Wheat School – Evaluate Your Winter Wheat Stand Before You Jump To Conclusions

The “big picture” is very important when it comes to evaluating plant stands, especially in winter wheat. The first place a farmer will naturally be drawn to is the visually accessible poor spots in the field. Those areas should be looked at, but always in the broader context of the entire field. If they aren’t, rash decisions can be made that can cost a farmer more than if he just left his crop as – is.

Calculating the number of plants per foot of row gives you some idea of the yield potential of your crop. Doing that properly can be the difference between making the “right” decision and making a “scared” decision. Looking at the health of the plants in those stands is important, as well as how well rooted those plants are can give you some idea whether or not those plants should be counted or written off.

Peter Johnson is a Cereal Crop Specialist with the Ontario Ministry of Agriculture and Rural Affairs (OMAFRA). This week on the Wheat School, Peter gives us some tips on how to properly evaluate plant stands in winter wheat.  Peter discusses with us how to properly evaluate the winter kill because too many farmers just focus on the negative and not the positives of what is left after the harsh cold winter. This wheat school episode is critical for leery winter wheat growers across the country.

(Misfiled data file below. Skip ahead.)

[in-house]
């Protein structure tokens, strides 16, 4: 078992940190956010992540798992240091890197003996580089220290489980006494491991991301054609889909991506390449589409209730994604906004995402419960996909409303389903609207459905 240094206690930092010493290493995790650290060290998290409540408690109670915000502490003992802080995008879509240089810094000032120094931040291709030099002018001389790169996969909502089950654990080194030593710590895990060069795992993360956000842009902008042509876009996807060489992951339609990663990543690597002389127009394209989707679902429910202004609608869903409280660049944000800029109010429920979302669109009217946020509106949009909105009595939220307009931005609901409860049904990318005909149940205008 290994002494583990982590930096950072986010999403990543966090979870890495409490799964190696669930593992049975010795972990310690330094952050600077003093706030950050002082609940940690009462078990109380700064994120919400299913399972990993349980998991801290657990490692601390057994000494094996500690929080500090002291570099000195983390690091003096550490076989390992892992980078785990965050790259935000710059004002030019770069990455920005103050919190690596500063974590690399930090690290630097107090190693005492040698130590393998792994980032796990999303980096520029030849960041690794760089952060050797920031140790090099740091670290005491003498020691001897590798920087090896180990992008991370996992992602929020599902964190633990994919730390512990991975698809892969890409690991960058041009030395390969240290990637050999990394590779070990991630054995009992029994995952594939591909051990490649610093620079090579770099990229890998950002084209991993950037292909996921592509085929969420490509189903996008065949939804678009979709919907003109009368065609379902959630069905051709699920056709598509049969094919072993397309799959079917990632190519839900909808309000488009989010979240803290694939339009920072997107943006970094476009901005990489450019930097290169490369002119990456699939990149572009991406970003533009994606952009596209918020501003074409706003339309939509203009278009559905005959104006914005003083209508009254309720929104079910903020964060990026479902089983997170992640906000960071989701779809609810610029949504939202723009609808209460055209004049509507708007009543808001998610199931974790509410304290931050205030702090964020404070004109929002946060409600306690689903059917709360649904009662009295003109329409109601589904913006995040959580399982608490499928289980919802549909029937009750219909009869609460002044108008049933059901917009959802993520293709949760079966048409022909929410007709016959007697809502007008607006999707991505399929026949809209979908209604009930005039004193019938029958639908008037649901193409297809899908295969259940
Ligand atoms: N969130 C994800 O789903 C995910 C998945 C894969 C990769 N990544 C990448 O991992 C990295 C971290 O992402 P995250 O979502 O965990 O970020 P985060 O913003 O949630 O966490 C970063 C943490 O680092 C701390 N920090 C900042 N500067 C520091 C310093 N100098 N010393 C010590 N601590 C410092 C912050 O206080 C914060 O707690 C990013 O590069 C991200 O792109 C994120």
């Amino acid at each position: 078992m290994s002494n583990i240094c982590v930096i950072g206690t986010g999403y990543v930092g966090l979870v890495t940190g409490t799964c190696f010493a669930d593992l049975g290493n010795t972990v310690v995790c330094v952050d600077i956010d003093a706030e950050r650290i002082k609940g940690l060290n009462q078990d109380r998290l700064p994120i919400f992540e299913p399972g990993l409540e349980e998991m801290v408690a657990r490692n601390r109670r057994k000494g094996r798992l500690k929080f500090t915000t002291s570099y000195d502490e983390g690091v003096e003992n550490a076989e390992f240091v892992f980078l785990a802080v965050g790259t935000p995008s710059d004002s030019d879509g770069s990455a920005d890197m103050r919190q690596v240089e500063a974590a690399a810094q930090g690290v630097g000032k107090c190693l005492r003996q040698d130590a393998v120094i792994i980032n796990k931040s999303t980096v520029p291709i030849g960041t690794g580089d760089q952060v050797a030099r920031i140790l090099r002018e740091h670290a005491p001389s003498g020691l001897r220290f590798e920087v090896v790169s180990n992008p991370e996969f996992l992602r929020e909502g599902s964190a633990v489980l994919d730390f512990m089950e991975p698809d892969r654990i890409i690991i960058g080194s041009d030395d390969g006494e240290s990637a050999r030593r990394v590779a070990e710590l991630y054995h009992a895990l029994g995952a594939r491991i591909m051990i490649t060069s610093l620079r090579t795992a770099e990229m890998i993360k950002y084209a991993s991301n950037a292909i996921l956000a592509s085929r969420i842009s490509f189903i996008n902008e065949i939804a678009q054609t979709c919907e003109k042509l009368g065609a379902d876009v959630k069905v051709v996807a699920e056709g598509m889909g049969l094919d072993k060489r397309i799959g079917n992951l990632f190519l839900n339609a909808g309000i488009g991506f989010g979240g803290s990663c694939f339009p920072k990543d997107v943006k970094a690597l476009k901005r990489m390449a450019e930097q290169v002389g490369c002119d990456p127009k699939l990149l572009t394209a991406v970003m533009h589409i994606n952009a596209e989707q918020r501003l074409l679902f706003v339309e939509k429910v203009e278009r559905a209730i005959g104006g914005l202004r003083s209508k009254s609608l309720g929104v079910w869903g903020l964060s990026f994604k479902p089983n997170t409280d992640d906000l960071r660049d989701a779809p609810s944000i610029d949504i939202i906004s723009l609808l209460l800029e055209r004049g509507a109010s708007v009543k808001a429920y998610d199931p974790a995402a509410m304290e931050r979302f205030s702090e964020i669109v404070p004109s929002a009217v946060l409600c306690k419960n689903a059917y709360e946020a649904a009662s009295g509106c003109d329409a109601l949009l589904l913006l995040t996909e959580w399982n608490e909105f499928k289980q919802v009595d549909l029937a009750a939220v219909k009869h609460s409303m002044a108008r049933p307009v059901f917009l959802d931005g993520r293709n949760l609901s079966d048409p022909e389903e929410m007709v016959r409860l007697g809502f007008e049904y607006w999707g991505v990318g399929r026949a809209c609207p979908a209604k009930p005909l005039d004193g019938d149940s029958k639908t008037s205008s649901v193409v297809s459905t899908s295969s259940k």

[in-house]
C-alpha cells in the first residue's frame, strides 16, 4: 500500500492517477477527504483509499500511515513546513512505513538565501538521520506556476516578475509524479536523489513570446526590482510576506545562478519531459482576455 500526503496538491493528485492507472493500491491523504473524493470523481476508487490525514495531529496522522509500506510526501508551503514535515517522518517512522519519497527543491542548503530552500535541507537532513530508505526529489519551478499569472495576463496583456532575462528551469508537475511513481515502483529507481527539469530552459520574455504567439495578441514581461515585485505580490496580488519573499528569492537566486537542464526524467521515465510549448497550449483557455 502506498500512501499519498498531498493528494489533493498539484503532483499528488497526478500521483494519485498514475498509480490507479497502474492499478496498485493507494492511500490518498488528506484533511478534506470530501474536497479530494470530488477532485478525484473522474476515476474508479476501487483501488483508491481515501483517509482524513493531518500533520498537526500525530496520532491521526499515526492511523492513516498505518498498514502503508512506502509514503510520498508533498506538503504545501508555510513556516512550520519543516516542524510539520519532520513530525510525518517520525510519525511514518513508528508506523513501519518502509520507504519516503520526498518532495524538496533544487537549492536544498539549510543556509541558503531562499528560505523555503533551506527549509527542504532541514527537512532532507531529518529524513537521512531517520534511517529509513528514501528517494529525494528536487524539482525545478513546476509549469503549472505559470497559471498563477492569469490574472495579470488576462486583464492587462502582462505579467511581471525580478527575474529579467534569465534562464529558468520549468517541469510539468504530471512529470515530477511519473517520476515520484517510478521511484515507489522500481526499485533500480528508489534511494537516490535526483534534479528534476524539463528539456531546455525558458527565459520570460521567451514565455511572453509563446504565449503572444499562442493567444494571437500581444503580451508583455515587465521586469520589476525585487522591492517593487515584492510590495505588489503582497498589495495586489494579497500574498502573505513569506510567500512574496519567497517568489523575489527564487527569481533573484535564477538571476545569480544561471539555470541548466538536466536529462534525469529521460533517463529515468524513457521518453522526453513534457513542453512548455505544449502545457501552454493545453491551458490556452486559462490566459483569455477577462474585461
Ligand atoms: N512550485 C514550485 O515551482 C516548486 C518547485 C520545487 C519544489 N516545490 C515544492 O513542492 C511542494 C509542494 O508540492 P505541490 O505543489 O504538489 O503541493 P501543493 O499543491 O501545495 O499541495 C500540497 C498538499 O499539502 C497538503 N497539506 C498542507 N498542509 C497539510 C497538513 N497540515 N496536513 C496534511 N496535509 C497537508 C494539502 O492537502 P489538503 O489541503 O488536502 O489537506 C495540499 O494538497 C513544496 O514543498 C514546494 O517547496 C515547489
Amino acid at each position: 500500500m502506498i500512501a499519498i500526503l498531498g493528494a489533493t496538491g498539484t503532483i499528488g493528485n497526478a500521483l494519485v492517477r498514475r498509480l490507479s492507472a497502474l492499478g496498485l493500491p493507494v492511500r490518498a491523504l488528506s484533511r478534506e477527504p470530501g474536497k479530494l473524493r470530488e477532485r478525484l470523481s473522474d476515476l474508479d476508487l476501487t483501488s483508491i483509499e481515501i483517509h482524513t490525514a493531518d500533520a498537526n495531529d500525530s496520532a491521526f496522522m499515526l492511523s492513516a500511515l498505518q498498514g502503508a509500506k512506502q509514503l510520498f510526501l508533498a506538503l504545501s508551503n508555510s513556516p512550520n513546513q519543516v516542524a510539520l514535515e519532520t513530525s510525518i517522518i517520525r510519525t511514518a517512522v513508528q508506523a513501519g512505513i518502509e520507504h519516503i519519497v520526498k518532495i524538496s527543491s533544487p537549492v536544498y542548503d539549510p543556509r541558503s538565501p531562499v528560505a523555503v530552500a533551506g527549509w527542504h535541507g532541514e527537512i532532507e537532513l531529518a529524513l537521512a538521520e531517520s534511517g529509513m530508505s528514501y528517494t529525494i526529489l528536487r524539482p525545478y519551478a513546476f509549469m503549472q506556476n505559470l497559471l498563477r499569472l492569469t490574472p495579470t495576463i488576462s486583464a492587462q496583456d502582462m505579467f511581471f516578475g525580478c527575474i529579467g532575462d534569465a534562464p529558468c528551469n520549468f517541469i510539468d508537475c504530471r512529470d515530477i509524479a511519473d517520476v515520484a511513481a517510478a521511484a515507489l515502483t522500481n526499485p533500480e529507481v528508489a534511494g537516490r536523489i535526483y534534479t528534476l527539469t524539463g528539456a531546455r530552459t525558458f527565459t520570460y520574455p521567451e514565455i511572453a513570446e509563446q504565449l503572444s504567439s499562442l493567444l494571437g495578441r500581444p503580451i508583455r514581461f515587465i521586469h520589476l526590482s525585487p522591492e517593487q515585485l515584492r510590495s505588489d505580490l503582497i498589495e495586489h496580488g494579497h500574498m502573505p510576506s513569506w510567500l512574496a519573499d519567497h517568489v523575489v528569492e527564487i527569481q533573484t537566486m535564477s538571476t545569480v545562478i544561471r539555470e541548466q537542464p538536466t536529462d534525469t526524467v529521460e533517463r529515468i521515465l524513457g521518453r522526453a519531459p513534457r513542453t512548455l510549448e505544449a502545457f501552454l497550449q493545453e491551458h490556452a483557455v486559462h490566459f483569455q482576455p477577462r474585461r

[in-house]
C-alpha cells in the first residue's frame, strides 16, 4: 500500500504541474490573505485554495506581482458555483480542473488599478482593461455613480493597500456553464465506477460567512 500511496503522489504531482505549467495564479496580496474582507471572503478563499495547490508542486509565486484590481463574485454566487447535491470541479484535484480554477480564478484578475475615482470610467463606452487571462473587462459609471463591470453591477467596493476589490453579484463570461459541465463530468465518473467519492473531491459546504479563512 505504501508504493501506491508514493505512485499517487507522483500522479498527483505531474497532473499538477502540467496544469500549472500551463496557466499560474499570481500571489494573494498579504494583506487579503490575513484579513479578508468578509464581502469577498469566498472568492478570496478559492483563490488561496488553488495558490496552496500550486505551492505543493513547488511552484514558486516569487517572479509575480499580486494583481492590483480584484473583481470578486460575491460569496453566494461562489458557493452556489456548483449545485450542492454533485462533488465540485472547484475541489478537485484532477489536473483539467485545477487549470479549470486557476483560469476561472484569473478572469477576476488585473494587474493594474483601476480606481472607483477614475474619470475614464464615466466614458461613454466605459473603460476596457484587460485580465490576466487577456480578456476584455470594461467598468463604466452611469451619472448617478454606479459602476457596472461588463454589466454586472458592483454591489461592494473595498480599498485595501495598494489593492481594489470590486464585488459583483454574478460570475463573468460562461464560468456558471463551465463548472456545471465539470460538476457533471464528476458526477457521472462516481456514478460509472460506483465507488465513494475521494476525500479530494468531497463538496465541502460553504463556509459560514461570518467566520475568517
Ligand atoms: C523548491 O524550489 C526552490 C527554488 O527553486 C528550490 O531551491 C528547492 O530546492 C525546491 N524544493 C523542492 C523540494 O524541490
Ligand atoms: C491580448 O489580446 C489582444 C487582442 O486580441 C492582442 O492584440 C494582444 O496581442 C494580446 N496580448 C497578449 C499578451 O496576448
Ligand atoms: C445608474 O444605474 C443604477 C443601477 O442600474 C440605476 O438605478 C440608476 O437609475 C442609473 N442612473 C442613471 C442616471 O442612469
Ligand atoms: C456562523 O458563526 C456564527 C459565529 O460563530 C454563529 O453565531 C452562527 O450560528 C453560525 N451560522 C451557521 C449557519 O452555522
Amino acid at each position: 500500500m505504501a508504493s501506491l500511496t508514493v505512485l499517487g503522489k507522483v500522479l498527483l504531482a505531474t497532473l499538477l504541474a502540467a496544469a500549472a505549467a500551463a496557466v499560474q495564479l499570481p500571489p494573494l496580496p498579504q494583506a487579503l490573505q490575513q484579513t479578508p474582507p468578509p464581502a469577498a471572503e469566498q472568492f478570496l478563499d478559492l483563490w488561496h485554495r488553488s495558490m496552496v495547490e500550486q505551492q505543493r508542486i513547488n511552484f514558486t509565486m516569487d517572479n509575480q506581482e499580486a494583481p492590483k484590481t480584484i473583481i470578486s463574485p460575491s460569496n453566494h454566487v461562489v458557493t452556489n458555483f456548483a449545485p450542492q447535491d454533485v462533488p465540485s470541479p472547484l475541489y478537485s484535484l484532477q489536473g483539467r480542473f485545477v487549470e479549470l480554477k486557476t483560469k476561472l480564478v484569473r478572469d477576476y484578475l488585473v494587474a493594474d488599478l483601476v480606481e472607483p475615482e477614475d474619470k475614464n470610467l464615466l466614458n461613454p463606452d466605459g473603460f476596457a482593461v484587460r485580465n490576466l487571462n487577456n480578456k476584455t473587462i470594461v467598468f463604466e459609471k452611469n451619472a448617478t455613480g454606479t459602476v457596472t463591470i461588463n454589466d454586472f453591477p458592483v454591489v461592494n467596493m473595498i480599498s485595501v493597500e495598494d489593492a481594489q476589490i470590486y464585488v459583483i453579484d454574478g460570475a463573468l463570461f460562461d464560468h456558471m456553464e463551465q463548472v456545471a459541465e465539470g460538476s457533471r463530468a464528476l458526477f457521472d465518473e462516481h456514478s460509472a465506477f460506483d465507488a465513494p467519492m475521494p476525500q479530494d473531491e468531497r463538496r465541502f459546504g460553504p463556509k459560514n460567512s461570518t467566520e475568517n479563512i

If you cannot see the below embedded video, click here

 

Shaun Haney

Shaun Haney is the founder of RealAgriculture.com. He creates content regularly and hosts RealAg Radio on Rural Radio 147 every weekday at 4:30 PM est. @shaunhaney

Trending

Wheat prices jump into August — This week in the grain markets

This week, winter wheat prices touched a three-year high, but it didn’t last. Chicago SRW wheat prices for September 2018 gained 5 per cent or about 26 cents US/bushel to close at $5.56. While the December 2018 contract was up 5.4 percent — or nearly 30 cents — to finish a tad under $5.80. In…Read more »

Related

Leave a Reply

 

This site uses Akismet to reduce spam. Learn how your comment data is processed.